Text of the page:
At the end of the alley MacLeod downshifted as the car lunged out into traffic. He turned right onto Alpine, then flipped his directional and took a left onto Beech. He made another right, upshifting as he did, and roared up the Carver on-ramp onto the freeway, accelerating into the leftward-arcing curve with a gradual increase of pressure on his foot.

* * *


“We’ve confirmed it,” said the voice on the phone. “It’s Mendoza”

“I’ll be right there,” said MacLeod.

He hung up and left the apartment. Less than three minutes later his car was roaring down the freeway.

* * *

That’s a bit extreme, I admit, but it gets the idea across. They both tell you the facts you need to know, but the first one's massively overwritten. There comes a point when a writer is just spewing out excess information, be it in their dialogue or in their prose (action blocks for all you screenwriters).

I was looking over an acquaintance’s manuscript a while back and came up with an interesting way of looking at it which may be clearer. “It’s the difference between a cooking show ,” I explained to him, “and a show someone cooks on.” If you flip on the television, on one hand you’ve got folks like Emerill, Martha Stewart, or Bobby Flay. On the other hand there’s Luke and Sooky from Gilmore Girls. They’re all cooks. They all usually have food with them when they’re on screen.

However, you don’t expect Emerill to spend half his show talking about how his date went last night with the woman he met during an open house at his daughter’s school. Likewise, something’s wrong if Luke spends fifteen minutes in the middle of each episode explaining how to make a perfect grilled ham and cheese or why you should always cook french fries in vegetable oil with a few shakes of salt in it. In one case, being a cook is the sole point of the show. In the other, it’s just one small element of the show.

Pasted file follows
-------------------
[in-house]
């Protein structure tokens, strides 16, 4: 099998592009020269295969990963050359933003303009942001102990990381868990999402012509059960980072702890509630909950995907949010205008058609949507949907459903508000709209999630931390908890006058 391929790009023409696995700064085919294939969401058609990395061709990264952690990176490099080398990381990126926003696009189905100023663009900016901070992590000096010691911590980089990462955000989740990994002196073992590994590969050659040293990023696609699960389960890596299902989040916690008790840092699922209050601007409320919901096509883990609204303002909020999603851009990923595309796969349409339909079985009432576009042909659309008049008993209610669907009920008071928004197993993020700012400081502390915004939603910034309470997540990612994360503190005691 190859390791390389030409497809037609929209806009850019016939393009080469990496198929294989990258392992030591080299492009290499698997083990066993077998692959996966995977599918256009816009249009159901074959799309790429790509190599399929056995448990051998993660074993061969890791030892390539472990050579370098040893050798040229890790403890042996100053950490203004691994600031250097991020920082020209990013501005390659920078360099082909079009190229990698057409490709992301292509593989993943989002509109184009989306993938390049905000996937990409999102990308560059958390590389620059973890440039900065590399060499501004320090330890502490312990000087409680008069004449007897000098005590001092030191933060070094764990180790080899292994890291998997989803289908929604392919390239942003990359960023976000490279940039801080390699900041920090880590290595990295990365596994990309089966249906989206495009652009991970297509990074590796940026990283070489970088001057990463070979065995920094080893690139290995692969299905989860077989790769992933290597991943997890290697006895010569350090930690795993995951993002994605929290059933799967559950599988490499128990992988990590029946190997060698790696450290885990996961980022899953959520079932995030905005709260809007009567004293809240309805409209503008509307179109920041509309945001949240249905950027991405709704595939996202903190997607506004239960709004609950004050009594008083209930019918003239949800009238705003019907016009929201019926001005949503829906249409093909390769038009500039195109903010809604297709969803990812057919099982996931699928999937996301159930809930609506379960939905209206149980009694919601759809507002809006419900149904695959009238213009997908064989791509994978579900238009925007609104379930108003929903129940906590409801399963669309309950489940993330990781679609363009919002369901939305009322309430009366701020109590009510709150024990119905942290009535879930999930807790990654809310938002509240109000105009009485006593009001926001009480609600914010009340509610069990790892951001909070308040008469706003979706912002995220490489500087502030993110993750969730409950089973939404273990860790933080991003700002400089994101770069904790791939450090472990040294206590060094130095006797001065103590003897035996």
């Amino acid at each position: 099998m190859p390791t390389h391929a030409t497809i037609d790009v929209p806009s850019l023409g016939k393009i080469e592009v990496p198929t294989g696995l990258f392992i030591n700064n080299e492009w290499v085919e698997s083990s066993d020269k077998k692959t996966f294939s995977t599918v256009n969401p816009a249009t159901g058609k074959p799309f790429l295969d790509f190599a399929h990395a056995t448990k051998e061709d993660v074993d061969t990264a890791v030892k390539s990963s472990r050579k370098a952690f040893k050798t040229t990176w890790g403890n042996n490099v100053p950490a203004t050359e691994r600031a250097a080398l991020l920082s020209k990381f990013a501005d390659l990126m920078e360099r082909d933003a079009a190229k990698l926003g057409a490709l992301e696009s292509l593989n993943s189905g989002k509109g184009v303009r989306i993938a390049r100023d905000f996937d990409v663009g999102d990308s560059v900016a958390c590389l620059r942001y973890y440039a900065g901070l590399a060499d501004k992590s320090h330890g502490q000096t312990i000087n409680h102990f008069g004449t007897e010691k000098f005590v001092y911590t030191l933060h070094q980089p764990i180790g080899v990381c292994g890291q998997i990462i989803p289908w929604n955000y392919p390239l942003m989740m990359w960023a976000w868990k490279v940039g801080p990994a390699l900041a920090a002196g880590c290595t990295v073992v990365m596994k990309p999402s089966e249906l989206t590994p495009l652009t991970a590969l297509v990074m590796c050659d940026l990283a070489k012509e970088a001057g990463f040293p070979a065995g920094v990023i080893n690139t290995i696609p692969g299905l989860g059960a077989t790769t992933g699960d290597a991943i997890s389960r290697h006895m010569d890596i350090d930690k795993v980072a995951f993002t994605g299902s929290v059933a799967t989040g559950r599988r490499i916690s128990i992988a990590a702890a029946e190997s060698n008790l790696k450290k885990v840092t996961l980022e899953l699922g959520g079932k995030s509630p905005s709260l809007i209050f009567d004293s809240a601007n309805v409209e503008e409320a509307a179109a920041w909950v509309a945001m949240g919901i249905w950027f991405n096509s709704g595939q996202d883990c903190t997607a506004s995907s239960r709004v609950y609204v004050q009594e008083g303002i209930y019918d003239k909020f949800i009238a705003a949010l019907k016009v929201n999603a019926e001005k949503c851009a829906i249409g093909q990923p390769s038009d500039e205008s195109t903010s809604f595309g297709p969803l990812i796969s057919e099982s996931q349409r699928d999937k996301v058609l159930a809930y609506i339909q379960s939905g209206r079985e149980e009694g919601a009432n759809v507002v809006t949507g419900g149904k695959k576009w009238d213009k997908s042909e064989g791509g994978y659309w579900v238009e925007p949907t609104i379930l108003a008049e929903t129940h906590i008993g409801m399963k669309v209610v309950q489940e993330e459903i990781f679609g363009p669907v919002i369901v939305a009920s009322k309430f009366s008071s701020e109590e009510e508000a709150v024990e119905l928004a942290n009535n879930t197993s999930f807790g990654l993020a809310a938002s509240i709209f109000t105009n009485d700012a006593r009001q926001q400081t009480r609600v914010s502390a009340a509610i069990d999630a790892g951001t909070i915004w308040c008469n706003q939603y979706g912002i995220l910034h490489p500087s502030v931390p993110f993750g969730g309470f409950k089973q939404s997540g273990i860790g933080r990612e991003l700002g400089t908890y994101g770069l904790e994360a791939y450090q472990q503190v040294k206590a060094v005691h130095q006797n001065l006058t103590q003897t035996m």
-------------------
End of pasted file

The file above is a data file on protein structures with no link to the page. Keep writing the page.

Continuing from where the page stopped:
As you’re writing out chapters and scenes, be aware of what they’re actually about. If it’s about an obsessive-compulsive, maybe you do need the list of every dry cleaner bag in his or her closet and the shapes of all seventeen Tupperware containers in the fridge. If it isn’t, well... maybe things would move along a little without all that stuff.

Go look at your writing and see.

2 comments:

  1. out of interest, where do you reckon Douglas Adams fits into this theory? Just wondering, because i'm reading one of the Dirk Gently books - a main character has just rushed out to get to an urgent appointment, and then spent three pages wandering around Camden looking at furniture shops. Is Mr Adams an exception to prove the rule, or does it just get away with it because he's a genius and all? :)

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  2. Oh, he was a genius, no questions asked. ;)

    One thing I firmly believe is that none of my little rants are absolute rules, because there's always going to be a writer who can pull off that thing 99% of us should never, ever even think about attempting. I think for beginning writers, though, a common mistake is to look at the well-known exception and then insist that's the rule. :(